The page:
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Hawaii suspends Russian oil imports after Ukraine invasion

March 5, 2022 GMT
Members of the Hawaii House of Representatives wear blue and yellow in support of Ukraine at the Hawaii State Capitol in Honolulu on Friday, March 4, 2022. The House of Representatives voted 47-1 to pass a resolution condemning Russia's attacks on Ukraine and supporting U.S. economic sanctions on Russia. (AP Photo/Audrey McAvoy)
Members of the Hawaii House of Representatives wear blue and yellow in support of Ukraine at the Hawaii State Capitol in Honolulu on Friday, March 4, 2022. The House of Representatives voted 47-1 to pass a resolution condemning Russia's attacks on Ukraine and supporting U.S. economic sanctions on Russia. (AP Photo/Audrey McAvoy)
Members of the Hawaii House of Representatives wear blue and yellow in support of Ukraine at the Hawaii State Capitol in Honolulu on Friday, March 4, 2022. The House of Representatives voted 47-1 to pass a resolution condemning Russia's attacks on Ukraine and supporting U.S. economic sanctions on Russia. (AP Photo/Audrey McAvoy)
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Members of the Hawaii House of Representatives wear blue and yellow in support of Ukraine at the Hawaii State Capitol in Honolulu on Friday, March 4, 2022. The House of Representatives voted 47-1 to pass a resolution condemning Russia's attacks on Ukraine and supporting U.S. economic sanctions on Russia. (AP Photo/Audrey McAvoy)
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Members of the Hawaii House of Representatives wear blue and yellow in support of Ukraine at the Hawaii State Capitol in Honolulu on Friday, March 4, 2022. The House of Representatives voted 47-1 to pass a resolution condemning Russia's attacks on Ukraine and supporting U.S. economic sanctions on Russia. (AP Photo/Audrey McAvoy)

HONOLULU (AP) — Hawaii won’t be importing Russian oil after the owner of the state’s only oil refinery decided to suspend purchases of Russian crude in response to the country’s invasion of Ukraine.

Par Pacific Holdings Inc. of Houston said it would meet island fuel needs with other sources principally from North and South America, the Honolulu Star-Advertiser reported.

Russian oil has accounted for up to a third of Hawaii’s crude oil in recent years, much of it used for jet fuel. Other sources include Libya and Argentina.

Nationally, Russian oil accounts for 3.5% of U.S. consumption.

The move comes as House Speaker Nancy Pelosi says she supports banning Russian oil imports to the U.S. President Joe Biden, however, has been reluctant to take steps that would reduce oil supply given U.S. gas prices are already rising.

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Eric Wright, president of Pan Pacific subsidiary Par Hawaii, said his company has been buying a Russian grade called Sokol that is produced around Sakhalin Island north of Japan.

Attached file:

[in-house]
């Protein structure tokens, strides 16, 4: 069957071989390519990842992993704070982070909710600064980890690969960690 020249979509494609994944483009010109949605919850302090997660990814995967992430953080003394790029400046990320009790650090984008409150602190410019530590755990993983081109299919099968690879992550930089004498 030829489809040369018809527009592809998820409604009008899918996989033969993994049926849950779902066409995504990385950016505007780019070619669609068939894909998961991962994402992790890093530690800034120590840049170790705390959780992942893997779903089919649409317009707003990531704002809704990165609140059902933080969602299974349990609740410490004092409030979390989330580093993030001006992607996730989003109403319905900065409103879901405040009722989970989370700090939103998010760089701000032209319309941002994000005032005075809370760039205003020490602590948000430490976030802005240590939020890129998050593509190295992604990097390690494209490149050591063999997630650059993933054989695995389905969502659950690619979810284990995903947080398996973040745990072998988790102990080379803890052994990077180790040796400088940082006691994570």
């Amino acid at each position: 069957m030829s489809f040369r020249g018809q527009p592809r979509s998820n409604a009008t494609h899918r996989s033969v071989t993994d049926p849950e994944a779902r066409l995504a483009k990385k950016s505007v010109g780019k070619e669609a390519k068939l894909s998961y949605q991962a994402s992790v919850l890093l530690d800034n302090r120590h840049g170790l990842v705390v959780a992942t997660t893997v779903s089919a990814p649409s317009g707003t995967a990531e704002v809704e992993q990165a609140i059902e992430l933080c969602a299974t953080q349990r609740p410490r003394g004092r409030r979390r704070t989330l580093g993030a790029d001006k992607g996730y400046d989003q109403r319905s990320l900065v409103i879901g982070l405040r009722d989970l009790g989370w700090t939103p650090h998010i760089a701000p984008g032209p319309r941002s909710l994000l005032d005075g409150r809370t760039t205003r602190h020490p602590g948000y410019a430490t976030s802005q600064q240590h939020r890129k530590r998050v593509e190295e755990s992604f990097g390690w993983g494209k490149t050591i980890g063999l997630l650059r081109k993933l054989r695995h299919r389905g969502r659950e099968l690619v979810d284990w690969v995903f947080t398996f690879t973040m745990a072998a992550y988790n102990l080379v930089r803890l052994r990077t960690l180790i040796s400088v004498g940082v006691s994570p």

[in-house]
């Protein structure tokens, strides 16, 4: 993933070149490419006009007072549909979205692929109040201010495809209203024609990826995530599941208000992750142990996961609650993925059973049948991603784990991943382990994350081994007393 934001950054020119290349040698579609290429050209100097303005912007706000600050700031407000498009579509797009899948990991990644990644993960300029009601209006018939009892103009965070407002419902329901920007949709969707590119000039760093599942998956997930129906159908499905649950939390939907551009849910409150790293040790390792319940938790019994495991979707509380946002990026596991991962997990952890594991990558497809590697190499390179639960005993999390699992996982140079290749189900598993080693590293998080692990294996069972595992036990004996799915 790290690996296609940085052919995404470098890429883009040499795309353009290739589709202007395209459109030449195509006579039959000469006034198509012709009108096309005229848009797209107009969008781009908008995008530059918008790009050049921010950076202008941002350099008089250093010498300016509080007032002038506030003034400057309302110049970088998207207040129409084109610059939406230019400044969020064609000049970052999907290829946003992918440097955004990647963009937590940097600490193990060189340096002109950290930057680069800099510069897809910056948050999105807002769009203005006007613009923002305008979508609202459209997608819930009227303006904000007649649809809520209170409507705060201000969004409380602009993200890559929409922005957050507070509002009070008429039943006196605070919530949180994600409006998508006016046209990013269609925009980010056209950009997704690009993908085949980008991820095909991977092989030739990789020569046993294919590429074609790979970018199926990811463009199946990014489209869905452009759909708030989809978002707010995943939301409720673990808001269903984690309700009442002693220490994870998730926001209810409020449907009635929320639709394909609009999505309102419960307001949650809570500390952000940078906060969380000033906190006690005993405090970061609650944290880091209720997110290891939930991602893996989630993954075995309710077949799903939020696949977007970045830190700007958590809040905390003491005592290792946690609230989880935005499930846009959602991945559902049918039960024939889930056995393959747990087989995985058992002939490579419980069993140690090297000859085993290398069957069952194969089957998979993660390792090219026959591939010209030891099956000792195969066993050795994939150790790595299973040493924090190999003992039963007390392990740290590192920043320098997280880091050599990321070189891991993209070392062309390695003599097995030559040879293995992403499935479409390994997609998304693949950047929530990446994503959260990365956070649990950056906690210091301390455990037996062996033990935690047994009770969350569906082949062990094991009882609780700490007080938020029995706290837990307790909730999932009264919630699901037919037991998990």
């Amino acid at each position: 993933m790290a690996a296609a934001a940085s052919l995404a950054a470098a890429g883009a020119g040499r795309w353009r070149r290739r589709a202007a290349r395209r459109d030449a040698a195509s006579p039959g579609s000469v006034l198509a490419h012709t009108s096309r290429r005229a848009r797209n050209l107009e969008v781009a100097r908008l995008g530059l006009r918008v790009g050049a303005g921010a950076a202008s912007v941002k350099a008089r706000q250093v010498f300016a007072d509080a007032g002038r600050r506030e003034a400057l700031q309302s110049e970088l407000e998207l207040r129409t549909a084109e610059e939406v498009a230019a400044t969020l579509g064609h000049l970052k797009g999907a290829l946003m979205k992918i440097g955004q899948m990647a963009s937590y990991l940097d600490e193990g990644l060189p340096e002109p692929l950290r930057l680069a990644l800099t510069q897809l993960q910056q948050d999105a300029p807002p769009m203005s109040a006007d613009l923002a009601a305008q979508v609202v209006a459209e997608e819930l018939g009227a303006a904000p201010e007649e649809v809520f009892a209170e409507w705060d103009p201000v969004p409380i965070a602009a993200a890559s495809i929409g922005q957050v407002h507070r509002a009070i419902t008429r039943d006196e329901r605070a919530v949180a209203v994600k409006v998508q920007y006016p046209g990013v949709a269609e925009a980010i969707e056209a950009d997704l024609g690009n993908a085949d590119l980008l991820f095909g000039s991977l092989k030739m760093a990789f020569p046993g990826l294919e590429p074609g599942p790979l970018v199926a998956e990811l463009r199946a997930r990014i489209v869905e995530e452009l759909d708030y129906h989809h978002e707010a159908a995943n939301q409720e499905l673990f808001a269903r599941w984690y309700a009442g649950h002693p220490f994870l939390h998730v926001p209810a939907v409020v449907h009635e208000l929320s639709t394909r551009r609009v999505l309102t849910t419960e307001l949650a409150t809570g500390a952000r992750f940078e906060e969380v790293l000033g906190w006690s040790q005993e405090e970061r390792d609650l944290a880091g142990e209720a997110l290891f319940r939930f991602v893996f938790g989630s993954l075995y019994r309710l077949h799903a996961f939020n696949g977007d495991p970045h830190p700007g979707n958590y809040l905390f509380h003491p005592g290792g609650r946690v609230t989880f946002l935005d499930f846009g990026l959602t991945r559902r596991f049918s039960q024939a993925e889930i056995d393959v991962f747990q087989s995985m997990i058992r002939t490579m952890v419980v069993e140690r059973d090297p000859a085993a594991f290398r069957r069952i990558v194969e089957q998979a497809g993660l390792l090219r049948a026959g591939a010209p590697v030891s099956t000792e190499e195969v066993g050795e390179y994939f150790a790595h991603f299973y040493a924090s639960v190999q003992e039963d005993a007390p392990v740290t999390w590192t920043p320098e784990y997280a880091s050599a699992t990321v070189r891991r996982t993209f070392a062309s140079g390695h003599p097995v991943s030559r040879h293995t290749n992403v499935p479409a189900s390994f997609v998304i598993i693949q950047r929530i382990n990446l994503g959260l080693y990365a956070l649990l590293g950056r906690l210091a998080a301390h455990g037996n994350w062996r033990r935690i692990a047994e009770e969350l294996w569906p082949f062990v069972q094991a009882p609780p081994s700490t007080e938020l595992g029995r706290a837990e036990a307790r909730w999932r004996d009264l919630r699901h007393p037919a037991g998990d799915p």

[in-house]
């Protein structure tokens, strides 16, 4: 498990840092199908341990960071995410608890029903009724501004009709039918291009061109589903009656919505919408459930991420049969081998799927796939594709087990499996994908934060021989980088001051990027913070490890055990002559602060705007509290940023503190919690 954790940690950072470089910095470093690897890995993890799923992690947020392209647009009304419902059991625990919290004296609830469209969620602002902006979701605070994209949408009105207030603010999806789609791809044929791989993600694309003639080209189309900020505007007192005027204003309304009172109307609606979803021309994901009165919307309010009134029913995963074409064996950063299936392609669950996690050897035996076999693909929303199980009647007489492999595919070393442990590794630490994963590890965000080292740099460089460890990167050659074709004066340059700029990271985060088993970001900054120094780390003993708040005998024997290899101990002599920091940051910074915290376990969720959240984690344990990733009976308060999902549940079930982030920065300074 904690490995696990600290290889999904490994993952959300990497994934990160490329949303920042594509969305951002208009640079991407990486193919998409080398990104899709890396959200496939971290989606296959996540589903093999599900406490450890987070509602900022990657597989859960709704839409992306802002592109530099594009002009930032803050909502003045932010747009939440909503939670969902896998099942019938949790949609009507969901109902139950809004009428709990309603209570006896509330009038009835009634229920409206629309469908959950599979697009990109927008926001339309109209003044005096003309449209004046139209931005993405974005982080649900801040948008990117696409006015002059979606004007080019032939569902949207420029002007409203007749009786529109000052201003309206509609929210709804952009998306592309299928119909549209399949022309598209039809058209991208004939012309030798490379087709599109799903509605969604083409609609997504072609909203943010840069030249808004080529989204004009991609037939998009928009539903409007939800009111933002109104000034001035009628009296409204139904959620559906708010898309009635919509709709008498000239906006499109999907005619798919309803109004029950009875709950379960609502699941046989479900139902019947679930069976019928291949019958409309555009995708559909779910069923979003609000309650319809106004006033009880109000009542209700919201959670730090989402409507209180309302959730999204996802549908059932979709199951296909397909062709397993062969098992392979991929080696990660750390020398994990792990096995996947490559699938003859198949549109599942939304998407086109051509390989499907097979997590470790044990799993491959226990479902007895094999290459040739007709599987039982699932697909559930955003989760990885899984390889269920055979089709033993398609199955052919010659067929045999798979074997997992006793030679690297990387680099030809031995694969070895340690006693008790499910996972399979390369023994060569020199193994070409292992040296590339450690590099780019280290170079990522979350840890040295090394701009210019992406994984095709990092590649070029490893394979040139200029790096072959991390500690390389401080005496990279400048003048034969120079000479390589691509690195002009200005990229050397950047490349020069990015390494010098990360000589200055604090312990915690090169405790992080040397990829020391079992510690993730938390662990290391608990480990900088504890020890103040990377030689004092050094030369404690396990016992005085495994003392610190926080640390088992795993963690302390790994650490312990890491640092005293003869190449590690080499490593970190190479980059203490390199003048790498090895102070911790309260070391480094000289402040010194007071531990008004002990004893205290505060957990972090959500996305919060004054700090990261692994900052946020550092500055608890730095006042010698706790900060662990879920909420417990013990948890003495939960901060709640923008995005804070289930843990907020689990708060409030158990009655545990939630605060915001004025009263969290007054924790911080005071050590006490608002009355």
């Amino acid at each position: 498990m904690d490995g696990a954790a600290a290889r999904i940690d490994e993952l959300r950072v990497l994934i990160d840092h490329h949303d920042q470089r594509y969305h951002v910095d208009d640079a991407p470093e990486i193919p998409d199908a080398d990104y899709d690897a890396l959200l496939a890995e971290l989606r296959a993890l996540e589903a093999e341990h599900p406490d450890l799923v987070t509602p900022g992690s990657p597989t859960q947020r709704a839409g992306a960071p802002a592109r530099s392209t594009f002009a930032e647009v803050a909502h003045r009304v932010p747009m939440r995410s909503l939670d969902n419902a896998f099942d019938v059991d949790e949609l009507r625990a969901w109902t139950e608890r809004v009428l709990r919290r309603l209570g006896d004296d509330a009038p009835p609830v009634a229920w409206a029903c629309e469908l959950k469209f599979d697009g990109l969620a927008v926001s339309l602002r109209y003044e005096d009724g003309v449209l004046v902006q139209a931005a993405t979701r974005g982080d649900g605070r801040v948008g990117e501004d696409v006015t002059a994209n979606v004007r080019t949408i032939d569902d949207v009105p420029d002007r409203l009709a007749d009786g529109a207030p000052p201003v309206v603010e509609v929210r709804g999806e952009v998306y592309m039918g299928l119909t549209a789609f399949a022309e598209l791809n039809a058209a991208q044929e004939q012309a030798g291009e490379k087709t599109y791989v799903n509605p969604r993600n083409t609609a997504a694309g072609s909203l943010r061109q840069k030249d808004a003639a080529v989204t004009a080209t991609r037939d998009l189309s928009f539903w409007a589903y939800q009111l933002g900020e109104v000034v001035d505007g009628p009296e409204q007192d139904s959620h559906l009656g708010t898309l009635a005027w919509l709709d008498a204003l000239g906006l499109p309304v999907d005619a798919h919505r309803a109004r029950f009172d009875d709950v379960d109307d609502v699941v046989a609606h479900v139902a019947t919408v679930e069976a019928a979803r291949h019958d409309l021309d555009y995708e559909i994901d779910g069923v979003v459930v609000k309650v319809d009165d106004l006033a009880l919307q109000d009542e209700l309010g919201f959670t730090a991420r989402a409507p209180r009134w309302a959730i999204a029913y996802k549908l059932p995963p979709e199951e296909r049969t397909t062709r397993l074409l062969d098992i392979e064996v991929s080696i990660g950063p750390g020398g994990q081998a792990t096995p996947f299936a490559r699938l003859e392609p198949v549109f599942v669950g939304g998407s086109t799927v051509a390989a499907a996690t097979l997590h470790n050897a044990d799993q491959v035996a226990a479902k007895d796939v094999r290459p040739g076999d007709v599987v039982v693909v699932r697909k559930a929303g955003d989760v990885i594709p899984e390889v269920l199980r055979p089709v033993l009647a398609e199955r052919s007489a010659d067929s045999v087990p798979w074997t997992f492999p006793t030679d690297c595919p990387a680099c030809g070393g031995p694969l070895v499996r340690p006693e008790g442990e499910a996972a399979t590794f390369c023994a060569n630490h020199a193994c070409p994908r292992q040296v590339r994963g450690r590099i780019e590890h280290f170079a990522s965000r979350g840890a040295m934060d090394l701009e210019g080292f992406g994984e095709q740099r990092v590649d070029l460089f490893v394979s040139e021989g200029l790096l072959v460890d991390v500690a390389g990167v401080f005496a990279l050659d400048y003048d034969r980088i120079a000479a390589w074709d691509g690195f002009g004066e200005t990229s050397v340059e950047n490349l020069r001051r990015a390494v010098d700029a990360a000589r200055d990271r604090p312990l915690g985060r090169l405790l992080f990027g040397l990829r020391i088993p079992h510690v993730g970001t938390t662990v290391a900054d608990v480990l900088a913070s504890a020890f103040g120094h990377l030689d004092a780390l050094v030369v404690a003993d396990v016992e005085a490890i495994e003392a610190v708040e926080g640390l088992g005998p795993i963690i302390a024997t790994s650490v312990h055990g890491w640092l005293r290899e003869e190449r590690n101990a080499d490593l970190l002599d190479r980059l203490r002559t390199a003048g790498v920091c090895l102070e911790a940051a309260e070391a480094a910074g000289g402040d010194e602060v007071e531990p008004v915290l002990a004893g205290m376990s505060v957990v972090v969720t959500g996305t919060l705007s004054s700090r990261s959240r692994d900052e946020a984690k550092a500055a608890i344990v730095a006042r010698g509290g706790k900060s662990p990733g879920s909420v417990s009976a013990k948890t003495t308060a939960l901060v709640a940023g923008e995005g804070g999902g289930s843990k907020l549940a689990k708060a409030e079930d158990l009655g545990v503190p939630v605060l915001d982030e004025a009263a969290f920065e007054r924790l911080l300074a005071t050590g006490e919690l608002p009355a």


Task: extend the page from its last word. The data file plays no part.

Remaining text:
Wright said contracts to purchase crude oil are made two to three months in advance of delivery, and Par Hawaii has contractual commitments for the purchase of Sokol crude this month. It doesn’t have contracts for Sokol that extend beyond March.

The company doesn’t expect its decision will meaningfully affect prices paid by Hawaii consumers, Wright said.

Hawaii’s largest utility, Hawaiian Electric, welcomed the change.

“We met with Par Hawaii and expressed our concerns about buying oil from Russia, and we heard from customers who had similar concerns. Par Hawaii’s decision to suspend oil imports from Russia is the right thing for Hawaii and for Ukraine,” CEO Shelee Kimura said in a statement.

Hawaiian Electric is one of Par Hawaii’s biggest customers, using 338 million gallons of fuel oil in 2021.

The utility said it has been given assurances that its supply of oil won’t be affected by the switch from Russian crude. But the company keeps a four- to six-week supply of fuel oil on hand for emergencies.

Par Hawaii runs the state’s only refinery, which has an operating capacity of 94,000 barrels per day. It serves Hawaii’s population of nearly 1.5 million people and about 8 million annual visitors.

At the state Legislature, the House of Representatives voted 47-1 to pass a resolution condemning Russia’s attacks on Ukraine and supporting the economic sanctions the U.S. imposed on Russia.

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“Ukraine is fighting to enjoy the same basic rights that Americans are promised at birth: free speech, security in a democratic society and equal protection under the law,” said Rep. Patrick Pihana Branco, a Democrat.

Many lawmakers wore blue and yellow, the colors of the Ukrainian flag, to show their support for the embattled country.

Rep. Dale Kobayashi, a Democrat, cast the lone vote against the measure.

“I just have not seen similar resolutions condemning us for our military aggression as the United States,” Kobayashi said.